If you didn't include code written by others into your codebase, the library licenses you mention don't put significant constraints on the licenses you can use for your code. The main restrictions come from the LGPL licenses and boil down to the requirement that you have to make it legal and possible for the users of your code to replace the LGPL code with ...


3

A wheel is either source code or object code. Any form of any work is one or the other, according to the GPL's disjunction: The “source code” for a work means the preferred form of the work for making modifications to it. “Object code” means any non-source form of a work. If a wheel is source code, then sections 4 and 5 apply and you've satisfied your ...


3

Being paid for your time in writing or customising free software is a completely-acceptable business model; I've been doing it myself for twenty years. I started to get a little lost in the minutiae of python bindings and the extent to which they are like libraries, and then realised there is no problem. If you take some software, S, available under the ...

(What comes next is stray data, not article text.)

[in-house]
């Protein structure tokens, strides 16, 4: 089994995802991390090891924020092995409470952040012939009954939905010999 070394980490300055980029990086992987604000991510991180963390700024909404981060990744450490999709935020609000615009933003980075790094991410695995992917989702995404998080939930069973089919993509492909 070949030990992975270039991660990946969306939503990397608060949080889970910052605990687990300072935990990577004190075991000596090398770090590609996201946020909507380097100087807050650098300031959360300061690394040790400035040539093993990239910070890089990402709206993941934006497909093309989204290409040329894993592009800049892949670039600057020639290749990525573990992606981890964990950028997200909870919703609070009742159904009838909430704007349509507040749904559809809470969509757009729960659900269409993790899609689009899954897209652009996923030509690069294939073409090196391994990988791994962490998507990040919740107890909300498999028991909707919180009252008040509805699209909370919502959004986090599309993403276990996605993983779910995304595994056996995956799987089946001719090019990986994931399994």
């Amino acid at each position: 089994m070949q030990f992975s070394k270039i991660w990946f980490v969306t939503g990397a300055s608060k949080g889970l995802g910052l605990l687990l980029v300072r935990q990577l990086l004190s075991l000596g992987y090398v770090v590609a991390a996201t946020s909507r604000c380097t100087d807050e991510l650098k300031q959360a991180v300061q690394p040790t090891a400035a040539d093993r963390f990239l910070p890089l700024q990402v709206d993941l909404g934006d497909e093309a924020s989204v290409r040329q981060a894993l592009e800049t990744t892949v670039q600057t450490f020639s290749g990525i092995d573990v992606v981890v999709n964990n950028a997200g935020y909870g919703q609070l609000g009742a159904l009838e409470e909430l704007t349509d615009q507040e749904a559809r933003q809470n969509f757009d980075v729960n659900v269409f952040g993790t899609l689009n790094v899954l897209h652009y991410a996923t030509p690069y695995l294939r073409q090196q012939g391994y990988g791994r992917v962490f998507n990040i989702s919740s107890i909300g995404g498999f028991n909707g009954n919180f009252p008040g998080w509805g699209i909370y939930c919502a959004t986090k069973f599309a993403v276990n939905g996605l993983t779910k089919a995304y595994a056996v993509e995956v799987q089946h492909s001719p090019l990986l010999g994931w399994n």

3

Without a license, other people are just allowed to look at it, and click the “fork” button on GitHub. Because the default license is “all rights reserved”. So if you do want other people to be able to use, modify, and share this code, please do add an open source license. For permissive licenses I recommend the Apache 2.0 License because it is legally ...


2